There are four main elements to motor racing – the driver, the car, the team and the money. Some spend a lot of money on getting the best car to win and while I will not deny that having the most money can take you near the top, some level of talent is still necessary to get you there.
Driver development is a journey, a long-term process to groom younger drivers into successes of the future. To get a better understanding of a racing driver development programme, I spent a week in New Zealand with PETRONAS Syntium Team’s appointed driver trainer Richard Lester to experience Phase 1 of their programme for myself.
Since 1996, DWA Motorsports has been effectively grooming young Malaysian rookies to race under Team PETRONAS. Over the last five years, graduates from the PETRONAS Formula experience (PFX) programme were given the opportunity to be part of the five-time Super Taikyu champions PETRONAS Syntium Team.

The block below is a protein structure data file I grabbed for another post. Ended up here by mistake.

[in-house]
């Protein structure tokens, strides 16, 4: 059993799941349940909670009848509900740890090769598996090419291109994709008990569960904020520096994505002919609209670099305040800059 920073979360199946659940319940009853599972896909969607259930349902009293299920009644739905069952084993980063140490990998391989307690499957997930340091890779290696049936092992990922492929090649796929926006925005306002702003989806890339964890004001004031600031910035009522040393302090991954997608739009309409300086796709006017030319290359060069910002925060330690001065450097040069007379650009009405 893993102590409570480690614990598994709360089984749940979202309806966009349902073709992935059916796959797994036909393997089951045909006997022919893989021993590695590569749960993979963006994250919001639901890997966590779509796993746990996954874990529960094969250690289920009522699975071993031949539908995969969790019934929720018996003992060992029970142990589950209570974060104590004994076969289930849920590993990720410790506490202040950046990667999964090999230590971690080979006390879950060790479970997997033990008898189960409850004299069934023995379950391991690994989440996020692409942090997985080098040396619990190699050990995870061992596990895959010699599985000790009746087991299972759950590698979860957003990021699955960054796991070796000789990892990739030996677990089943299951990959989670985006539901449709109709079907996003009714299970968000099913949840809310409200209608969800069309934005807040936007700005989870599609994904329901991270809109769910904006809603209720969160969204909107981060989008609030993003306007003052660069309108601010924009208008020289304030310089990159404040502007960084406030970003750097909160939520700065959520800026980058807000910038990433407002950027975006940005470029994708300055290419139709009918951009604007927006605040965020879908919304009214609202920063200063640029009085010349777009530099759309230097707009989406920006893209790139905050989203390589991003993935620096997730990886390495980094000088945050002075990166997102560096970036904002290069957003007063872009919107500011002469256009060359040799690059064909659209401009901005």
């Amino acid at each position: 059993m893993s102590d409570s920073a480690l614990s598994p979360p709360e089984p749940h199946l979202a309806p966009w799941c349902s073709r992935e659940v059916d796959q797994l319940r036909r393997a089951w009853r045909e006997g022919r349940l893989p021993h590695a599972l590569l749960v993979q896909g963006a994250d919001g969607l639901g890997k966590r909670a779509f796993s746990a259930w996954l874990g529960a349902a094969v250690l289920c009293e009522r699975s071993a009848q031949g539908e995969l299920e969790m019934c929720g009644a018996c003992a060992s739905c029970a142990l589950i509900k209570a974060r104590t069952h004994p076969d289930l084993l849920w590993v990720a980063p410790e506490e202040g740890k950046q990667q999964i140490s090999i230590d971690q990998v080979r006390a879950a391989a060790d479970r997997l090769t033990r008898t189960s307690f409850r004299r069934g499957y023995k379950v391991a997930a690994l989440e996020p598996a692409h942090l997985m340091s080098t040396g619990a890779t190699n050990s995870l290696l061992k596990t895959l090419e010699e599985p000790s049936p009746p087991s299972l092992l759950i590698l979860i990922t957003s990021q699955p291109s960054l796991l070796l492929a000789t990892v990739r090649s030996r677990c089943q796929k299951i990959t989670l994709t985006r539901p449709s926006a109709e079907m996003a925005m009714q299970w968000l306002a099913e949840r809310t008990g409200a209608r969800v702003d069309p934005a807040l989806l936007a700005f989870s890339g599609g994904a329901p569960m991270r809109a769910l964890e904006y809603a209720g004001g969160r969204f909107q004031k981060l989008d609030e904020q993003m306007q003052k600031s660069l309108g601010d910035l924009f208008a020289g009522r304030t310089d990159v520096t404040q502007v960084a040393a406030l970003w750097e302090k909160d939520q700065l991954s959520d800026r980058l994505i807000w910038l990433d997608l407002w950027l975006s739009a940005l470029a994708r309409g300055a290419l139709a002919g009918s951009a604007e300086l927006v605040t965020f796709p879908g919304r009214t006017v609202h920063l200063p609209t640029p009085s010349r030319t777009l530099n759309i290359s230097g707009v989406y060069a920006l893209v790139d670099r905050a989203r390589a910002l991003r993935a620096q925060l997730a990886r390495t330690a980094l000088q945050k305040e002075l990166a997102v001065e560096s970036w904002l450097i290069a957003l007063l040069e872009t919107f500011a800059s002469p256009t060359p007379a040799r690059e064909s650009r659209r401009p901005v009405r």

The PETRONAS Syntium Team has its driver development in the following stages:
Phase 1 – Selection Process
Shortlisted candidates are sent to New Zealand for driver evaluation where they go through at least a week’s training of circuit driving, simulator driving and fitness workouts.
Phase 2 – Driver Training
Once the drivers have been selected, they will return to New Zealand for another three to four trips, this time each being a month long for more intensive training.
Phase 3 – Testing
Head of driver development for PETRONAS Syntium Team Andy Poon takes over from Richard here. Together with team manager Gen Suzuki and team engineer Niklas Thomassen, the drivers will be put in the team’s cars that are being raced in Super Taikyu for testing in Japan where the series is held.
Phases 2 and 3 combined will take about one year and by the end of that, the drivers will be tested to determine if they are good enough to be on the team the next year.
Phase 4 – Racing in Japan
Once selected for the team, these drivers will have the opportunity to race in the same cars alongside Japanese professional drivers Masataka Yanagida, Nobuteru Taniguchi and Tatsuya Kataoka, who will provide them with valuable guidance along the way.